As Americans struggle with fear, anger and sadness over police shootings of African Americans in Louisiana and Minnesota – and the horrific retaliation slayings of five Dallas police officers – the NAACP can continue to be a bulwark of nonviolent change and police accountability, current and past leaders said Sunday.
The Sacramento Branch of the NAACP, started in 1916 to protest lynchings, celebrates its 100th birthday with “A Century of Civil Rights,” a multimedia exhibit in building A at the California State Fair. The exhibit features the names and pictures of nearly all of its 42 branch presidents and “victories to remember” from battling Jim Crow to the election of President Barack Obama.
“We continue to be the voice of the voiceless and to make sure our voices are heard,” said current branch President Stephen T. Webb. “We understand we need to share love and brotherhood with each one of us. ... Let’s make sure in Sacramento we are doing what is necessary to not have the violence spread any further.”
The branch was part of a peaceful rally at the Sacramento County jail the night of the Dallas killings, he said. “We think we can sit down at the table and get things done without violence.”
Webb noted that the branch played a critical role in communitywide forums between law enforcement, community leaders and people of color after the riots in Ferguson, Mo., which followed the fatal police shooting of Michael Brown.
The branch takes anywhere from 15 to 30 complaints a week from citizens who believe they have been subjected to police brutality, unfair incarceration or discrimination at work, school or housing, Webb said.
That focus on justice began in 1916 when the Rev. T. Allen Harvey became the first president.
“There were large numbers of lynching and kidnappings of mulatto boys who were raised as house boys in Sacramento,” said Cynthia Brooks, who developed the free exhibit with Michael Benjamin and Aliane Murphy-Hasan.
The exhibit, based largely on old newspaper accounts and branch records, includes numerous “victories.”
In January 1925, one of the founders of the NAACP, author W.E.B. Du Bois, came to Sacramento to lend his voice to those, black and white, speaking out against the Ku Klux Klan’s presence here, lynchings in Northern California, and inflammatory articles in The Sacramento Bee and the Sacramento Union.
In 1942, the branch organized the Sacramento NAACP Credit Union, one of the first efforts to help African Americans empower themselves economically, said Webb, adding that he hopes to breathe life back into that idea in 2016.
In the 1950s, ’60s and ’70s, led by Nathaniel Colley, Sacramento’s first full-time black lawyer, the branch filed civil rights lawsuits battling segregation in housing and schools. It successfully campaigned to have the New Helvetia Housing Project integrated, helped get a fair housing bill passed and got local businesses to agree to fair employment practices.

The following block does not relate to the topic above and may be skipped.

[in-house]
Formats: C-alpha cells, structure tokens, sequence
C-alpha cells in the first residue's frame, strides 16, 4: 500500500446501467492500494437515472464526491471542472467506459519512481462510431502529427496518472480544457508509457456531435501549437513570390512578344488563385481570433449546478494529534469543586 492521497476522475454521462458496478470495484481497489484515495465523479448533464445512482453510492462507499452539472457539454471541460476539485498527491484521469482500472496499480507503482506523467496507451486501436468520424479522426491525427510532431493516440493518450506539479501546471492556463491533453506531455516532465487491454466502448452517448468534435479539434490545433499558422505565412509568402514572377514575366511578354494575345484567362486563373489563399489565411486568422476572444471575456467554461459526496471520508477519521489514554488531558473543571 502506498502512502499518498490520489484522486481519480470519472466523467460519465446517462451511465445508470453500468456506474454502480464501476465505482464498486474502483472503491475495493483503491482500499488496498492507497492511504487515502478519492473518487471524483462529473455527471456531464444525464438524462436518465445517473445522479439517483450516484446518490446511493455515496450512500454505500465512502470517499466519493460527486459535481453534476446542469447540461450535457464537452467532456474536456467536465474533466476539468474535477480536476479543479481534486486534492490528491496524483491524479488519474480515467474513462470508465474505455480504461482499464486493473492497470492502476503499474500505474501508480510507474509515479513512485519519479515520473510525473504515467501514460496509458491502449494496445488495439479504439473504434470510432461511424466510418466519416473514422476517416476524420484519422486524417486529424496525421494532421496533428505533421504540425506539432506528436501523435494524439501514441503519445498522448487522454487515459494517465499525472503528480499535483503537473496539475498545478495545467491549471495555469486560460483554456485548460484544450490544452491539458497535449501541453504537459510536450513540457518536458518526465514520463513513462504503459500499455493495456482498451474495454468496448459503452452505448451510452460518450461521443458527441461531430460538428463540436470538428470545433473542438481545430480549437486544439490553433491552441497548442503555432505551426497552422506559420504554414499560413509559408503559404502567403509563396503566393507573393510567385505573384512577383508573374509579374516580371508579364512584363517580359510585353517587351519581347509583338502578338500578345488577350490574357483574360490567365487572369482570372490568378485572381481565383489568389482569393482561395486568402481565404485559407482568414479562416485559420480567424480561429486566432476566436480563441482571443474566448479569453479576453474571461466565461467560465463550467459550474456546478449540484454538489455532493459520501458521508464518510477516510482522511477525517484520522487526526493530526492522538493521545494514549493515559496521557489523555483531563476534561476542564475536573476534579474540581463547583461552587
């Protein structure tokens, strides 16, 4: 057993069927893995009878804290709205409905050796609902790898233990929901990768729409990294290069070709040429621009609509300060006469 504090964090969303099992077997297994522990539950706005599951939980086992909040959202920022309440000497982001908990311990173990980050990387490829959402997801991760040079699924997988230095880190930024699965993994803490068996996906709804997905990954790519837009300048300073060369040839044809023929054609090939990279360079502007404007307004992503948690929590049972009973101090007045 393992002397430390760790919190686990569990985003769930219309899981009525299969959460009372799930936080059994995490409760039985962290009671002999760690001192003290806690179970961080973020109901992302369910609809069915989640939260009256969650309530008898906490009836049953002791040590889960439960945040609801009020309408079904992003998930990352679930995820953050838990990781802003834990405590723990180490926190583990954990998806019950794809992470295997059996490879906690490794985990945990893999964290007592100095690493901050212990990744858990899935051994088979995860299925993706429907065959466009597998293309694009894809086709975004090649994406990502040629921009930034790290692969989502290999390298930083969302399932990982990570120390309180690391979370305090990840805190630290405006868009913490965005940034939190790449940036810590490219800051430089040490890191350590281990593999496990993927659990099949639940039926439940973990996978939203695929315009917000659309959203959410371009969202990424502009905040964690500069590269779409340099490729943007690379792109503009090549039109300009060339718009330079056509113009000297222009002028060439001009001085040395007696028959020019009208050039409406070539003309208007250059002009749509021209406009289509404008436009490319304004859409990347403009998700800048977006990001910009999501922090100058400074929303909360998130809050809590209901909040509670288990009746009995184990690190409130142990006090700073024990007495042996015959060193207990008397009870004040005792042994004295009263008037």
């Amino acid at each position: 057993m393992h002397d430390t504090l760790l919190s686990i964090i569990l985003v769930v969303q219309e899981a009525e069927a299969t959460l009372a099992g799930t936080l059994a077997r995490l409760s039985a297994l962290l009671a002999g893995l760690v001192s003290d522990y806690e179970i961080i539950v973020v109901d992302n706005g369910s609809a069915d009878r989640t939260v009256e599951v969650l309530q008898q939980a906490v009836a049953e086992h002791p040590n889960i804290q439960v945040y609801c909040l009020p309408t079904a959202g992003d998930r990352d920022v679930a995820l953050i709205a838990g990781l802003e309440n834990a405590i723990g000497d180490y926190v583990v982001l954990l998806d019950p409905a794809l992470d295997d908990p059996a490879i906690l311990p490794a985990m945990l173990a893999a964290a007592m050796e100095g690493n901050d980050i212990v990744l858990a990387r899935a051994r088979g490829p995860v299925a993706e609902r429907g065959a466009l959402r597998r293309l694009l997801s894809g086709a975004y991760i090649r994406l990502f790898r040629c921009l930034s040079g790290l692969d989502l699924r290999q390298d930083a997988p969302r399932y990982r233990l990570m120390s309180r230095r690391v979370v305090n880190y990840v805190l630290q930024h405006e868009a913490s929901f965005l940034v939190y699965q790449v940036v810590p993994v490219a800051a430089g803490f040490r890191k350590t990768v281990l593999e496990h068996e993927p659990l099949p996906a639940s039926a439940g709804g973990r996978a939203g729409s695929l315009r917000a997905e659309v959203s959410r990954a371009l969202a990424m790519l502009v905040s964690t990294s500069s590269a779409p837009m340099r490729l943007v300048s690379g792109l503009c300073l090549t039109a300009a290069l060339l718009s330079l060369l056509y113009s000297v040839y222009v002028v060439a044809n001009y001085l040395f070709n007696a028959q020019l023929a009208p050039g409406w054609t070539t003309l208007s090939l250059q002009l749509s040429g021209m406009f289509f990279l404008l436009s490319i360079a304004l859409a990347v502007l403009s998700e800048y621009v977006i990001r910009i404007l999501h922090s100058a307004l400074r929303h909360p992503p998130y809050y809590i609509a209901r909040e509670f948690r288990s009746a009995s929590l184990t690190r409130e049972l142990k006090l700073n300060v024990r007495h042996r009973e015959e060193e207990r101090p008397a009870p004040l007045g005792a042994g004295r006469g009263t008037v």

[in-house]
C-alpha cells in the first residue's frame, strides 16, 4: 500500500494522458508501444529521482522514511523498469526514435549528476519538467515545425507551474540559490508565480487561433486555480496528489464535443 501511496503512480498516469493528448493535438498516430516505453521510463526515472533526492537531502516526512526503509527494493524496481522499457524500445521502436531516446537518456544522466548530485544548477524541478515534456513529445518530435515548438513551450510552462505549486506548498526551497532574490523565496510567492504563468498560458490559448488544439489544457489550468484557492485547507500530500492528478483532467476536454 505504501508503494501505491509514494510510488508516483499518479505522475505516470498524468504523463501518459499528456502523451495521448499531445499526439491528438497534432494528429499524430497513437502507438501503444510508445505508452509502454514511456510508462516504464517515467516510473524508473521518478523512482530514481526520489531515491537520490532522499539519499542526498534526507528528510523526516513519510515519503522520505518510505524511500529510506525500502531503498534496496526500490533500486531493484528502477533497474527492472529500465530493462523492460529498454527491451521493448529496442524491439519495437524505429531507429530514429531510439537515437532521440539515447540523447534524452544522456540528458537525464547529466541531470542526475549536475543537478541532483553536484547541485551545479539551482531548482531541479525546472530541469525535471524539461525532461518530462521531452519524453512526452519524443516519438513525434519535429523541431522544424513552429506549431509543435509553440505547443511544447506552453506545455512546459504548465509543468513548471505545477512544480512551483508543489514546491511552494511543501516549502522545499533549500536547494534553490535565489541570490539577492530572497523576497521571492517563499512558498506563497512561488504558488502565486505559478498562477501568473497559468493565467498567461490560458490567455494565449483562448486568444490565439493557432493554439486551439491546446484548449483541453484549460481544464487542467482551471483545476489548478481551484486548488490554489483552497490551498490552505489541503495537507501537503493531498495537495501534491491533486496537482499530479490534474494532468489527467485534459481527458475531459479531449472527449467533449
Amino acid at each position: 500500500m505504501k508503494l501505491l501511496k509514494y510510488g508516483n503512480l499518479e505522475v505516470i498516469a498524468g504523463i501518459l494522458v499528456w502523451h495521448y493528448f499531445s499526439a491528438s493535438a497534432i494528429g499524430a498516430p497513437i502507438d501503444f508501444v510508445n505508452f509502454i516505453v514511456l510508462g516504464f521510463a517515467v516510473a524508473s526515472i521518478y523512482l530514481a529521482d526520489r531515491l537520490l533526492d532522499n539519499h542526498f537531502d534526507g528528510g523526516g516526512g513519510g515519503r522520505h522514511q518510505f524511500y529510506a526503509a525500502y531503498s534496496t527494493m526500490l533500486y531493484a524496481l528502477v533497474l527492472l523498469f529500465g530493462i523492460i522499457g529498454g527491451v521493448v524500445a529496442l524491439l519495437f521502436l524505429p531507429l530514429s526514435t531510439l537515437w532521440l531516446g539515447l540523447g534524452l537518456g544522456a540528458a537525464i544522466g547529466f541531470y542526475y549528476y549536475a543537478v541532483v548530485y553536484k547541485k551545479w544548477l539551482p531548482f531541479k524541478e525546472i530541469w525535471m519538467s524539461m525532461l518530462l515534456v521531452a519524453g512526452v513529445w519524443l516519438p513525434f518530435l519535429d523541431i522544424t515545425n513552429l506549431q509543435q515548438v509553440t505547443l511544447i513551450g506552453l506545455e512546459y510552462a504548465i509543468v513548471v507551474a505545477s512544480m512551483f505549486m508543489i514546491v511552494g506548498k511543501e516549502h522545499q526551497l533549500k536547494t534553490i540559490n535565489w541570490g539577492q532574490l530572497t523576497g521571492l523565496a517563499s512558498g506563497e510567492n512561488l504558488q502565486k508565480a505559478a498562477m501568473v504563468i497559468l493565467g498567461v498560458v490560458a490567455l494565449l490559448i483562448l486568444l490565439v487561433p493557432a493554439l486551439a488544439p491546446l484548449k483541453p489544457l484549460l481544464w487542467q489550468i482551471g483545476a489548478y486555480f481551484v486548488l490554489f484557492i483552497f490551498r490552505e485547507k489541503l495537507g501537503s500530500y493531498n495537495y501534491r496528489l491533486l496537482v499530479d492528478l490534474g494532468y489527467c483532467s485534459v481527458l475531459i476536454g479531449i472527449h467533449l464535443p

In 1997, branch President Robbin Ware persuaded Sacramento to create a police accountability commission to investigate suspected police abuses. Betty Williams, who served as president from 2004 to 2012, built on Ware’s gains, establishing the free Legal Redress Committee.
After a five-year struggle, the branch successfully sponsored the 2006 Child Protective Services bill that allowed children taken from abusive or unsafe homes to be placed with relatives rather than going directly into group homes or foster care.
In 2007, the branch helped the Sacramento County Sheriff’s Department establish an accountability commissioner to review citizens’ complains against law enforcement, and it “was instrumental in the placement of additional cameras within the county jail,” Brooks said.
Williams, who describes herself as one of the “magnificent eight” women who led the branch, said the next step is to look at the District Attorney’s Office to ensure it prosecutes officers who deserve it.
Since 2007, Williams said, the branch has taught 1,500 teenagers and young adults “how to act when stopped by law enforcement under our ‘Know Your Rights Program.’ If you’re stopped, get a name, get a badge number.”
The NAACP nationwide supports legislation covering police use of firearms “so they don’t shoot so quickly,” Webb said. “When the officer in Minnesota shot an African American in his car with a small child and his fiancée in the car, why didn’t he use a Taser?”
The objective of the NAACP is to ensure equality for all citizens, Webb said, noting that a young white man had passed through the exhibit and remarked, “I didn’t know white people could join.”
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